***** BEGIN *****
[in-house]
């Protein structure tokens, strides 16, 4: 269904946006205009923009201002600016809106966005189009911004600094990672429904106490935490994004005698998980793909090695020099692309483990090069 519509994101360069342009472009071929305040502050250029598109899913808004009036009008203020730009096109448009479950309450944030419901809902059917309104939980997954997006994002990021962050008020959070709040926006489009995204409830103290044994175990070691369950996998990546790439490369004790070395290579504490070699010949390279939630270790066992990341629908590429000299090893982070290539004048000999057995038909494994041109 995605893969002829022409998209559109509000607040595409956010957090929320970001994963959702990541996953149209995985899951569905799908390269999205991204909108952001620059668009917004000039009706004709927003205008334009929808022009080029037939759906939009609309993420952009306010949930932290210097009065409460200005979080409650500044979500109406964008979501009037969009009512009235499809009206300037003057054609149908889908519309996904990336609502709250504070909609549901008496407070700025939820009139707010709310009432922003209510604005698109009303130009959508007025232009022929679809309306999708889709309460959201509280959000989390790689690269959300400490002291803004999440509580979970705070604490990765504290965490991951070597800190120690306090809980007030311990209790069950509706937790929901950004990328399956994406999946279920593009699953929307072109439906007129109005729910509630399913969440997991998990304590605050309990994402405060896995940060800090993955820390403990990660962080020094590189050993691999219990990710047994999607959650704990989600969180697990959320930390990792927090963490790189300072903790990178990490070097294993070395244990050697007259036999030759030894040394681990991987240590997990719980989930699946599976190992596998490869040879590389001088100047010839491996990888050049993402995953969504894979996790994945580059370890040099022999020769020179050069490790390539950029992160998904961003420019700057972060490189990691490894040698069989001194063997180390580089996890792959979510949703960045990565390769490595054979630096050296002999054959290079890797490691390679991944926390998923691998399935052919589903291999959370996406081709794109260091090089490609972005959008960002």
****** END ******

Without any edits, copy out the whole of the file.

[in-house]
């Protein structure tokens, strides 16, 4: 269904946006205009923009201002600016809106966005189009911004600094990672429904106490935490994004005698998980793909090695020099692309483990090069 519509994101360069342009472009071929305040502050250029598109899913808004009036009008203020730009096109448009479950309450944030419901809902059917309104939980997954997006994002990021962050008020959070709040926006489009995204409830103290044994175990070691369950996998990546790439490369004790070395290579504490070699010949390279939630270790066992990341629908590429000299090893982070290539004048000999057995038909494994041109 995605893969002829022409998209559109509000607040595409956010957090929320970001994963959702990541996953149209995985899951569905799908390269999205991204909108952001620059668009917004000039009706004709927003205008334009929808022009080029037939759906939009609309993420952009306010949930932290210097009065409460200005979080409650500044979500109406964008979501009037969009009512009235499809009206300037003057054609149908889908519309996904990336609502709250504070909609549901008496407070700025939820009139707010709310009432922003209510604005698109009303130009959508007025232009022929679809309306999708889709309460959201509280959000989390790689690269959300400490002291803004999440509580979970705070604490990765504290965490991951070597800190120690306090809980007030311990209790069950509706937790929901950004990328399956994406999946279920593009699953929307072109439906007129109005729910509630399913969440997991998990304590605050309990994402405060896995940060800090993955820390403990990660962080020094590189050993691999219990990710047994999607959650704990989600969180697990959320930390990792927090963490790189300072903790990178990490070097294993070395244990050697007259036999030759030894040394681990991987240590997990719980989930699946599976190992596998490869040879590389001088100047010839491996990888050049993402995953969504894979996790994945580059370890040099022999020769020179050069490790390539950029992160998904961003420019700057972060490189990691490894040698069989001194063997180390580089996890792959979510949703960045990565390769490595054979630096050296002999054959290079890797490691390679991944926390998923691998399935052919589903291999959370996406081709794109260091090089490609972005959008960002």